On Wednesday, Council President Bruce Harrell brought to the Council an early draft of an ordinance to prohibit biased policing and put remedies in place when it happens. If you’ve spent any time with lawyer — especially groups of lawyers — you know how much they love to nerd out over the fine points of the law. That was on full display Wednesday morning.
Wednesday morning, the City Council had its first committee hearing on the proposed police accountability legislation. It gave a good preview of some important debates we’ll get to see in the weeks to come.
“… perhaps the most important piece of legislation during my time in office.”
That’s how Mayor Ed Murray summed it up when he and two Council members held a press conference today to mark the official submission of police accountability legislation to the City Council.
What happens when a police force exhausts the resources it can deploy to handle a crisis situation such as a riot, a larger-than-expected mass action event, or a natural disaster? Most police departments use “mutual aid” agreements to call on neighboring police departments as needed to supplement their own resources. These agreements benefit small towns and large cities alike, not to mention special public-safety organizations such as the Port of Seattle Police. But they can also create issues when the two departments work under different policies. This has come up twice for the Seattle Police Department, and by extension the City Council, in the last three days.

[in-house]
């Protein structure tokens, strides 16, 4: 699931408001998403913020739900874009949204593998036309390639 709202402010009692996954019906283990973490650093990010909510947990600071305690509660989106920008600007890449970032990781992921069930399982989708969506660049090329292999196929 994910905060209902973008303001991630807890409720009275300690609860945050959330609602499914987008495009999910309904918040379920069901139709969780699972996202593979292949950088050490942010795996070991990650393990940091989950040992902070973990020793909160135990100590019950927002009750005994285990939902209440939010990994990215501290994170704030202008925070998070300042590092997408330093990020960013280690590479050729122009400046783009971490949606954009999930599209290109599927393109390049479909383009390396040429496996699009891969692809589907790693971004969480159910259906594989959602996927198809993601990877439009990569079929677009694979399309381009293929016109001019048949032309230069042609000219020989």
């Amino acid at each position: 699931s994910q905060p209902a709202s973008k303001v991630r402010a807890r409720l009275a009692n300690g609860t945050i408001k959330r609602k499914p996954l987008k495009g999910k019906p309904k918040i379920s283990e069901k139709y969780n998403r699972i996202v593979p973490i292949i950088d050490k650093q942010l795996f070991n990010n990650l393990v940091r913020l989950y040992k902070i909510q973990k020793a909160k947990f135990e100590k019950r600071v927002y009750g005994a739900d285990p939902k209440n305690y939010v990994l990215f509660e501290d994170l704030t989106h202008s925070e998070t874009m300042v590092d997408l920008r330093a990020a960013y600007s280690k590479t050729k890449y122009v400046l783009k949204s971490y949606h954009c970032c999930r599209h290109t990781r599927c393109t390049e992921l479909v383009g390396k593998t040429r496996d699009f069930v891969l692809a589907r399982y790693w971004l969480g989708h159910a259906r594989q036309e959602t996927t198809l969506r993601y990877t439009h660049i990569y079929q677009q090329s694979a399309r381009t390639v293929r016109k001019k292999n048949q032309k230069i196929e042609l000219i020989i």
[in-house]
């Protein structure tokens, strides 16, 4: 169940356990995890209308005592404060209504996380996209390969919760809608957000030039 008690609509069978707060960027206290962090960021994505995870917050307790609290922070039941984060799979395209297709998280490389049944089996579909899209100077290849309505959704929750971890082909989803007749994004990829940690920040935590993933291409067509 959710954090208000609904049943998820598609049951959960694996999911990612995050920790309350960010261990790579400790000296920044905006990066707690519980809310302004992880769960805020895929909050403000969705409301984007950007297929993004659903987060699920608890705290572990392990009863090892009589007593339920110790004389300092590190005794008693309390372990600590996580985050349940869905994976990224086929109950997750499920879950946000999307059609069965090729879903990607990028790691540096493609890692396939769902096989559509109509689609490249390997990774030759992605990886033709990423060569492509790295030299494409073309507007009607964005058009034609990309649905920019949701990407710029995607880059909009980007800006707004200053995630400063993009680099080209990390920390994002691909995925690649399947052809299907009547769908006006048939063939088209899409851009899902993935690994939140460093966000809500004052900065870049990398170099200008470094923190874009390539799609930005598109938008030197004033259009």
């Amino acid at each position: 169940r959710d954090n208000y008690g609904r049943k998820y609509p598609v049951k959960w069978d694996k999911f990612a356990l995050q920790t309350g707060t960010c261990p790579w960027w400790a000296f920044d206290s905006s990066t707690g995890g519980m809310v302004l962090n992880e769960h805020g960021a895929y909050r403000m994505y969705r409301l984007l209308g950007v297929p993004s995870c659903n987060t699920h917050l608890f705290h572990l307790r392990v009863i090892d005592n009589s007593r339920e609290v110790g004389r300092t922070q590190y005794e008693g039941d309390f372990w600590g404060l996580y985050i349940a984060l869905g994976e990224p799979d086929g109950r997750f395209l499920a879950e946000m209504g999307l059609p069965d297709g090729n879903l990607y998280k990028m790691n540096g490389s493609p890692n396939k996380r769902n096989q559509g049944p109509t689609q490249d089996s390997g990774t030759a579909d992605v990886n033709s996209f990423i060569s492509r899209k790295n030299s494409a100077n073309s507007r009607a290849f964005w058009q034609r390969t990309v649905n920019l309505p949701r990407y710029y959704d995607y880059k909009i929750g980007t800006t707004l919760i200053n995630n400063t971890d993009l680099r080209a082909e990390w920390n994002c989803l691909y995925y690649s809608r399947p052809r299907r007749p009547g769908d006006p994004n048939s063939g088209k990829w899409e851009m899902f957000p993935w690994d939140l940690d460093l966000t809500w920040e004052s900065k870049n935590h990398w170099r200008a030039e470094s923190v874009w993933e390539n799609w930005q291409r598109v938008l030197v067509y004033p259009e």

Surveillance cameras on city-owned street poles tops the news this morning.
The Council had its first briefing on the draft legislation on police accountability that is headed its way. Plus, this afternoon I had a chance to talk with Council member M. Lorena Gonzalez, who chairs the committee where the bill will be deliberated.
Earlier this month, Judge Robart approved (with some conditions) draft legislation to address police accountability in Seattle. Now it’s the City Council’s turn to take up that bill and move it through its legislative process to make it law. And last week, Council member Lorena Gonzalez issued a press release outlining the timeline for that work.
Today U.S. District Court Judge James Robart ruled on the draft legislation that the City of Seattle submitted in October for his review, which would create a new accountability structure over the Seattle Police Department. His concerns were few, and should be easily addressed.
Council member Kshama Sawant has been stumping non-stop for her plan to kill off the last vestiges of the North Precinct police station plan, and to divert the funds to build 1000 units of affordable housing. Her proposal came up for discussion in the Council’s budget discussions yesterday, and it didn’t fare well.